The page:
4.3. Regional- to Large-Scale Comparison

We compared the Tmax6–7 series in CBM with nearby tree-ring-based reconstruction temperature series in Laobai Mountain (LBM) (Figure 8b) [36] and Hailar (HLE) (Figure 8c) [27] to further test the validity of the reconstruction, and investigated the characteristics of climate variation in the study area of the CBM region (all three sites shown in Figure 1). A significantly positive correlation (r = 0.50, p < 0.01) between the reconstructed Tmax6–7 series (Figure 8a) and the reconstructed April–July temperature series in LBM (Figure 8b) was found, while our reconstruction of the Tmax6–7 had similar variations to the reconstructed April–September temperature series in HLE (r = 0.32, p < 0.01) (Figure 8c). The trend of temperature changes for some time intervals (1774–1784, 1823–1842, 1845–1870, 1888–1900, 1925–1932, 1948–1982, and 1983–2005) in the three reconstruction series was the same (Figure 8), indicating regional-scale climate change. In addition, the significantly positive correlations between the reconstructed Tmax6–7 series and regional gridded temperatures (Figure 9a,b) showed that the regional temperature variations were well captured by the reconstruction. Therefore, our reconstruction preserved reliable information on regional climate variability, and provided a valuable profile of past climatic variation in this area.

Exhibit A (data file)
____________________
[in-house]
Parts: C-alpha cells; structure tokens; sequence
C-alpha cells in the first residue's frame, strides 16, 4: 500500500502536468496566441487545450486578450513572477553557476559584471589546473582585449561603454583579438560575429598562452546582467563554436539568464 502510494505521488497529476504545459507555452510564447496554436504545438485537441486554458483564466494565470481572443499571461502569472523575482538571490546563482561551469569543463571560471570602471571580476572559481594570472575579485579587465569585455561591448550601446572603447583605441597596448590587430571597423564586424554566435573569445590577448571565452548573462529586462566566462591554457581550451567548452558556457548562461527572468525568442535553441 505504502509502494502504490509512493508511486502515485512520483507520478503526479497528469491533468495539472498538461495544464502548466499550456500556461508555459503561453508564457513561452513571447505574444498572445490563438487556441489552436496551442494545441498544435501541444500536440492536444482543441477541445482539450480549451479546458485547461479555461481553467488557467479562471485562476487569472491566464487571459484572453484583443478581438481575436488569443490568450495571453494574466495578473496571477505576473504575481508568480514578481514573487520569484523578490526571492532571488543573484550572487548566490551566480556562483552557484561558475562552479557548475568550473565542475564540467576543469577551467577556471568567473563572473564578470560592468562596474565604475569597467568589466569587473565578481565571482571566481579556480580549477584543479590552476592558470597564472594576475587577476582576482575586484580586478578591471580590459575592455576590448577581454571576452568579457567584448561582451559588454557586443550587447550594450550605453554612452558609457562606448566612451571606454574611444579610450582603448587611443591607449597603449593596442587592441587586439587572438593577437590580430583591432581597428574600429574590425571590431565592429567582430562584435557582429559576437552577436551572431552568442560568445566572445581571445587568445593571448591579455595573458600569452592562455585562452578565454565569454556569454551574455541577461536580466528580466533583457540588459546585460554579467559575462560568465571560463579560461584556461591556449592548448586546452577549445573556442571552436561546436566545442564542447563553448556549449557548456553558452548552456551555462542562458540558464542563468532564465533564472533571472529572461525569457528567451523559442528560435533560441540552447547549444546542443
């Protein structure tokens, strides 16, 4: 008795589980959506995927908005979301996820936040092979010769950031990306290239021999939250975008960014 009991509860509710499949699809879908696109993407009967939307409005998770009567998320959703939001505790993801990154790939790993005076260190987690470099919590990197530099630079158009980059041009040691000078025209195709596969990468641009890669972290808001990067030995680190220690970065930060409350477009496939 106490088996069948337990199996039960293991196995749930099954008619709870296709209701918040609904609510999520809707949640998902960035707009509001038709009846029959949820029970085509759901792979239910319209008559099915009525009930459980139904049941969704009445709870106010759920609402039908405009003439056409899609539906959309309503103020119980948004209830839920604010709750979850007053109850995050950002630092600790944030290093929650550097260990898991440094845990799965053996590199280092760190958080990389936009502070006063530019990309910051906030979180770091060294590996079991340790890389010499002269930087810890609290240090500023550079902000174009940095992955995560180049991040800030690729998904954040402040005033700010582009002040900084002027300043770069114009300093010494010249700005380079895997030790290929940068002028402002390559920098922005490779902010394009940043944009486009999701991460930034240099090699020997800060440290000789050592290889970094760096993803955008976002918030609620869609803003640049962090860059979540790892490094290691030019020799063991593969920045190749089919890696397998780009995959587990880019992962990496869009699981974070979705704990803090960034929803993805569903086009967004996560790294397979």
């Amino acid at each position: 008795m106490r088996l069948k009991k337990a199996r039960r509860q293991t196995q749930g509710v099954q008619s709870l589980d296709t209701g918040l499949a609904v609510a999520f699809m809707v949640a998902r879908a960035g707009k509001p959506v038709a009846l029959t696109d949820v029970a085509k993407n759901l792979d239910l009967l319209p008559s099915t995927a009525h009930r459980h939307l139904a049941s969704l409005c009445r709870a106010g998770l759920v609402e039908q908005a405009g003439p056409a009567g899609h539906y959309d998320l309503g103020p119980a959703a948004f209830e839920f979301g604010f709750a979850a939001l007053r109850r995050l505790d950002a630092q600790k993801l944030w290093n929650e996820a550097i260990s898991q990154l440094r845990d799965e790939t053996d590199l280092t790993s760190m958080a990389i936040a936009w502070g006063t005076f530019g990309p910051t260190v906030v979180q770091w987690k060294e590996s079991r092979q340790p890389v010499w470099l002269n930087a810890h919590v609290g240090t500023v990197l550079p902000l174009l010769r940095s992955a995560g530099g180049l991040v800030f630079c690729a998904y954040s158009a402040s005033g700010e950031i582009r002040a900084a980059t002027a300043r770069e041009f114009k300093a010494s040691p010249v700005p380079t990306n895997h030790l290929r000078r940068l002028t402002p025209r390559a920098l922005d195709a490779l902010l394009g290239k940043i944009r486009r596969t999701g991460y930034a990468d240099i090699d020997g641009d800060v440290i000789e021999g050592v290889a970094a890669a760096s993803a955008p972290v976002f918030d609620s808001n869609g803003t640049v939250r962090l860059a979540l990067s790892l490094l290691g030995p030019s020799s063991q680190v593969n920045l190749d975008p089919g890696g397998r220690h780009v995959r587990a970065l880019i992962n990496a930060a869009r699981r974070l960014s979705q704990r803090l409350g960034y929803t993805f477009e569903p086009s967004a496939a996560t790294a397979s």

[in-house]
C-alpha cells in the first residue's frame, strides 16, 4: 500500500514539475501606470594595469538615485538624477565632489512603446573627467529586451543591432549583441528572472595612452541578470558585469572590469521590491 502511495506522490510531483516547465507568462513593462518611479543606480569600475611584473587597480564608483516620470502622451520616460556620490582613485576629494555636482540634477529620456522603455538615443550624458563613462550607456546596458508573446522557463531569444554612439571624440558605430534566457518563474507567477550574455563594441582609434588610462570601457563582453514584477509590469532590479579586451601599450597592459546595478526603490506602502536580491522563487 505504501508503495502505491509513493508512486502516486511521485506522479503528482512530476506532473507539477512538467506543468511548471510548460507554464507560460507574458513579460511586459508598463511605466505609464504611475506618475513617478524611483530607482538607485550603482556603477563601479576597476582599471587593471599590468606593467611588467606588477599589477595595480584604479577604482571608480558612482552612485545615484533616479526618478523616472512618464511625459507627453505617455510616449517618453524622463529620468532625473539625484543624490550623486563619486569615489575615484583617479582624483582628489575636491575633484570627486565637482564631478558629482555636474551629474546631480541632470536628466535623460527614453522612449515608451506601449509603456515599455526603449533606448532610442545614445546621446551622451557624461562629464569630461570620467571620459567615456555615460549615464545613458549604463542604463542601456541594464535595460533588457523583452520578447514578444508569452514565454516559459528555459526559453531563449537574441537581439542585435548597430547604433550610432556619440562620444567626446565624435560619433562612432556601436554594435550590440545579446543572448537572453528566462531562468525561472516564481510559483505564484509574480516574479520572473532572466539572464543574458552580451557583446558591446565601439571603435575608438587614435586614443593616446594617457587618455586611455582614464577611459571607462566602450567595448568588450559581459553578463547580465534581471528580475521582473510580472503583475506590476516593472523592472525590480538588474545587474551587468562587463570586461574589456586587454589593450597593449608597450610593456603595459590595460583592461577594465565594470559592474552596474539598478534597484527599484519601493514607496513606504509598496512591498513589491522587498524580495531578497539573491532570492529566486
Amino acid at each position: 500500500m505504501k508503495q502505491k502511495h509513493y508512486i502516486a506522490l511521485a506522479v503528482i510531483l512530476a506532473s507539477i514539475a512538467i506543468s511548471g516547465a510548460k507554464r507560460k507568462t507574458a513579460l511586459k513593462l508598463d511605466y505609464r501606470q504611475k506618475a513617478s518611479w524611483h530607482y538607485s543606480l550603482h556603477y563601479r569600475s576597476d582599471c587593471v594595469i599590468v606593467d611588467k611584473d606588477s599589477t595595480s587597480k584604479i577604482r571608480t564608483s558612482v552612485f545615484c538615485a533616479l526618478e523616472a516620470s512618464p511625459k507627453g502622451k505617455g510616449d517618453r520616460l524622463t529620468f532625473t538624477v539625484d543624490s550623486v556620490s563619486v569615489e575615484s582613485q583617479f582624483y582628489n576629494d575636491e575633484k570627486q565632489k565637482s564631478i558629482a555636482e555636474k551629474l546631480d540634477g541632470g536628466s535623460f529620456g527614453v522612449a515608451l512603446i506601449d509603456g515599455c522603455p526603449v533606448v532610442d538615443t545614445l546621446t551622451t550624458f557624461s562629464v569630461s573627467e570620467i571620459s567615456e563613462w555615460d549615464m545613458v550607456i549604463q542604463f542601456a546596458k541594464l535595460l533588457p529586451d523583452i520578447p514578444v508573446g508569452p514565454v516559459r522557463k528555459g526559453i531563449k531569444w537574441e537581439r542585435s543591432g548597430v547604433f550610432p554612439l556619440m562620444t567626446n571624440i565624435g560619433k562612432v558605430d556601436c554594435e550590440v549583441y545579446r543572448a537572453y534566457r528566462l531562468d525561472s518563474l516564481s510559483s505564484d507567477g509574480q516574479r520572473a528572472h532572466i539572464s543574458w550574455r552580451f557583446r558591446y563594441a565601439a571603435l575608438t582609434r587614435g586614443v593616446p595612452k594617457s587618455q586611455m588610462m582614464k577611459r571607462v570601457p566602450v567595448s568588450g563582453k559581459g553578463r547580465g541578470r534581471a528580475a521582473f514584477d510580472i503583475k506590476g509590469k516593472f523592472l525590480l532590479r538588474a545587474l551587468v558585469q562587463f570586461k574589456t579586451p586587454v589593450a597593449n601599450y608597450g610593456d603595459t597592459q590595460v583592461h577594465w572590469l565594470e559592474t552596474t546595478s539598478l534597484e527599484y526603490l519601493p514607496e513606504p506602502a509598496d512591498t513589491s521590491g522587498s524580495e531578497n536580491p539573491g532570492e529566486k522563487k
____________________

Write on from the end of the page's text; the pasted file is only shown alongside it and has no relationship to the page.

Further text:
4.4. Periodicities and Possible Climate Drivers